Visceral leishmaniasis (VL) incidence has been increased in Italy in humans and dogs since the 1990s, with new foci being detected within traditional boundaries of endemic transmission but also in northern regions previously regarded as non-endemic. To monitor the putative VL spreading, surveillance was implemented in northern continental Italy comprising: analysis of human cases recorded from 1990 through 2005; retrospective literature analysis of canine leishmaniasis (CanL) and phlebotomine sandfly records through 2002; prospective investigations in dogs from 2003 through 2005 and surveys on sandflies in 2003 and 2004. Two-hundred-thirty human cases (11% of Italian cases) were recorded. Their stratification by age and HIV status disclosed a sharp decrease of HIV/VL co-infections paralleled by concomitant increase of paediatric and HIV-negative adult patients during the study period. Four patients had no travel history. Seven leishmaniasis foci were retrospectively identified since 1990, whereas prospective investigations in dogs disclosed 47 autochthonous clinical cases and 106 autochthonous seropositives among 5442 dogs (2.1%) from 16 foci of six regions. Parasites were typed as Leishmania infantum MON-1. Four vector species were identified among 1696 Phlebotomus (Larroussius) collected specimens. Comparisons with historical data showed that P. perniciosus and P. neglectus have increased in density and expanded their geographic range in the study area. Northern continental Italy is now focally endemic for VL and a moderate risk for human disease does exist, although the intensity of transmission seems to be lower than in traditional settings of Mediterranean VL.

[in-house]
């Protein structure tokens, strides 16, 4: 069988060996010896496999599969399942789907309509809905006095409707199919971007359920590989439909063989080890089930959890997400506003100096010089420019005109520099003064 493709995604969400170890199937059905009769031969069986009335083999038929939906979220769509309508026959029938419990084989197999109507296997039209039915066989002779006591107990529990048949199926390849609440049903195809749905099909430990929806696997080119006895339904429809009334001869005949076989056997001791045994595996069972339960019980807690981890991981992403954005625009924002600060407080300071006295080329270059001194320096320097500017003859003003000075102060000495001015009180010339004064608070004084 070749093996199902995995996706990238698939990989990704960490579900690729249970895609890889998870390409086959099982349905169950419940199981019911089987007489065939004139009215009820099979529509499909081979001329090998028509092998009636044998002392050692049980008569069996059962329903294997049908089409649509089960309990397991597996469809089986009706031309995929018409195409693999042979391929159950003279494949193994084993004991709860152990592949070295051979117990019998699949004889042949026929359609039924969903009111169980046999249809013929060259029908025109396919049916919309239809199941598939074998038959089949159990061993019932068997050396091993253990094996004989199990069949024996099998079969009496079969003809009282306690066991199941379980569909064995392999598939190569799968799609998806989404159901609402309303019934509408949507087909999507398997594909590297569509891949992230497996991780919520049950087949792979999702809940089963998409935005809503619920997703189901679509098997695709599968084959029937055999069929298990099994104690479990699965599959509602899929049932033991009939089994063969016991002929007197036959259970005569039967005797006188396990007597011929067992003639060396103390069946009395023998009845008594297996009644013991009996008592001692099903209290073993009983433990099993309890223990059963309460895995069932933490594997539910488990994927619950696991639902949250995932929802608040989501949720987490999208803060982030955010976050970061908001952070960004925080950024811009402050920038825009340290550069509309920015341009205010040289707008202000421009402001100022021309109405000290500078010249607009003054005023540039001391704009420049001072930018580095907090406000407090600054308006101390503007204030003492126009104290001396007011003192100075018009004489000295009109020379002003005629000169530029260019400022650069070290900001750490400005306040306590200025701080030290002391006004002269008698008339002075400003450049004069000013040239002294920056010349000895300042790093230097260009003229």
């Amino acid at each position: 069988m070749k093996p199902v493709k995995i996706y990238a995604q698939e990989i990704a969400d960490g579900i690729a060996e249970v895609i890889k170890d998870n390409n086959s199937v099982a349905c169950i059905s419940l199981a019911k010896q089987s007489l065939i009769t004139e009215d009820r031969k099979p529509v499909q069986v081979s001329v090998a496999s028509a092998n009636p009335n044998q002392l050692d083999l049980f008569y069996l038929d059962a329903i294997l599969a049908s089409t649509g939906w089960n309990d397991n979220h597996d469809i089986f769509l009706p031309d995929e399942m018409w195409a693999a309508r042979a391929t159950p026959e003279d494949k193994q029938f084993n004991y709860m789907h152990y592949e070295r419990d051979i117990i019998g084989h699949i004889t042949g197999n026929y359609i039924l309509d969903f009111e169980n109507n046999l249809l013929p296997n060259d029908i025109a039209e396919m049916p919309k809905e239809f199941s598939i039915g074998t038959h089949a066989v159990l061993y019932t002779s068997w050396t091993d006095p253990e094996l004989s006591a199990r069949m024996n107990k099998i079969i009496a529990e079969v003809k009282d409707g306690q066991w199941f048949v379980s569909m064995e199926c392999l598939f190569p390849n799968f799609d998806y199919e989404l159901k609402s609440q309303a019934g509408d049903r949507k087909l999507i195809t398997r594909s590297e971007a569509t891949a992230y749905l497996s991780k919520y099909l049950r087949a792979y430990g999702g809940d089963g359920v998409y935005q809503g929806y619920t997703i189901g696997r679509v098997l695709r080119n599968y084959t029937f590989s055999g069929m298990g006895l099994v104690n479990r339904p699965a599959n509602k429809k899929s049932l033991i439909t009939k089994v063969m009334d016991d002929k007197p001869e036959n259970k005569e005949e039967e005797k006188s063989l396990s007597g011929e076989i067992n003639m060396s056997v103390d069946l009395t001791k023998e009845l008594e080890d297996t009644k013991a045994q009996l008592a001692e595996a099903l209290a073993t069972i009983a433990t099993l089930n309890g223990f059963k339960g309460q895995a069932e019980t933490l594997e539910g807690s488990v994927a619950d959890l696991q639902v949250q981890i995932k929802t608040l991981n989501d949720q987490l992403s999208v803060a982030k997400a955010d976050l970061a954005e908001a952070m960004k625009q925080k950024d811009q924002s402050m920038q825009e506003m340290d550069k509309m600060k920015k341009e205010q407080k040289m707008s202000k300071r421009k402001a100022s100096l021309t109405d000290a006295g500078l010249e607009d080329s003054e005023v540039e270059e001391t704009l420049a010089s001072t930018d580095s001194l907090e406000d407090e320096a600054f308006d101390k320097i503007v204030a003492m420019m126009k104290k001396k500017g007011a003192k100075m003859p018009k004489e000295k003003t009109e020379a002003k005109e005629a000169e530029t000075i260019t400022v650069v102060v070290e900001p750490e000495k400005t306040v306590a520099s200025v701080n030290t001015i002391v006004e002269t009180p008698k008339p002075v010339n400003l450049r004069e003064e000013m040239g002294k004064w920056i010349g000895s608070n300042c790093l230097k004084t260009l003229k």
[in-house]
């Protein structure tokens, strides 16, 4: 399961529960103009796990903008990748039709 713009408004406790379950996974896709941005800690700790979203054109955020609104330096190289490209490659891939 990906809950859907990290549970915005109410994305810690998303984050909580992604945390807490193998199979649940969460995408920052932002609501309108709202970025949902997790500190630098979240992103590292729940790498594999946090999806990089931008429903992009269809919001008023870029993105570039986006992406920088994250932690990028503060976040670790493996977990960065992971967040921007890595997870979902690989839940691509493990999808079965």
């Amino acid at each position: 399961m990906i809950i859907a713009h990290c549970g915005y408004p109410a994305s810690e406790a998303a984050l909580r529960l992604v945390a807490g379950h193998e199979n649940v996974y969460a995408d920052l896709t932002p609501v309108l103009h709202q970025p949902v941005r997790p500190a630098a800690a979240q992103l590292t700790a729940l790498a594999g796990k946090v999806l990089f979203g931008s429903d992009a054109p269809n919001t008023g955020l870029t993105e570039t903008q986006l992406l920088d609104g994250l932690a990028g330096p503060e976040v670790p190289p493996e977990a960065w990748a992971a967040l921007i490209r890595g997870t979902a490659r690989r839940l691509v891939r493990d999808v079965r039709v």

|Titolo:||The northward spread of leishmaniasis in Italy : evidence from retrospective and ongoing studies on the canine reservoir and phlebotomine vectors|
|Settore Scientifico Disciplinare:||Settore VET/06 - Parassitologia e Malattie Parassitarie degli Animali|
|Data di pubblicazione:||feb-2008|
|Digital Object Identifier (DOI):||10.1111/j.1365-3156.2007.01998|
|Appare nelle tipologie:||01 - Articolo su periodico|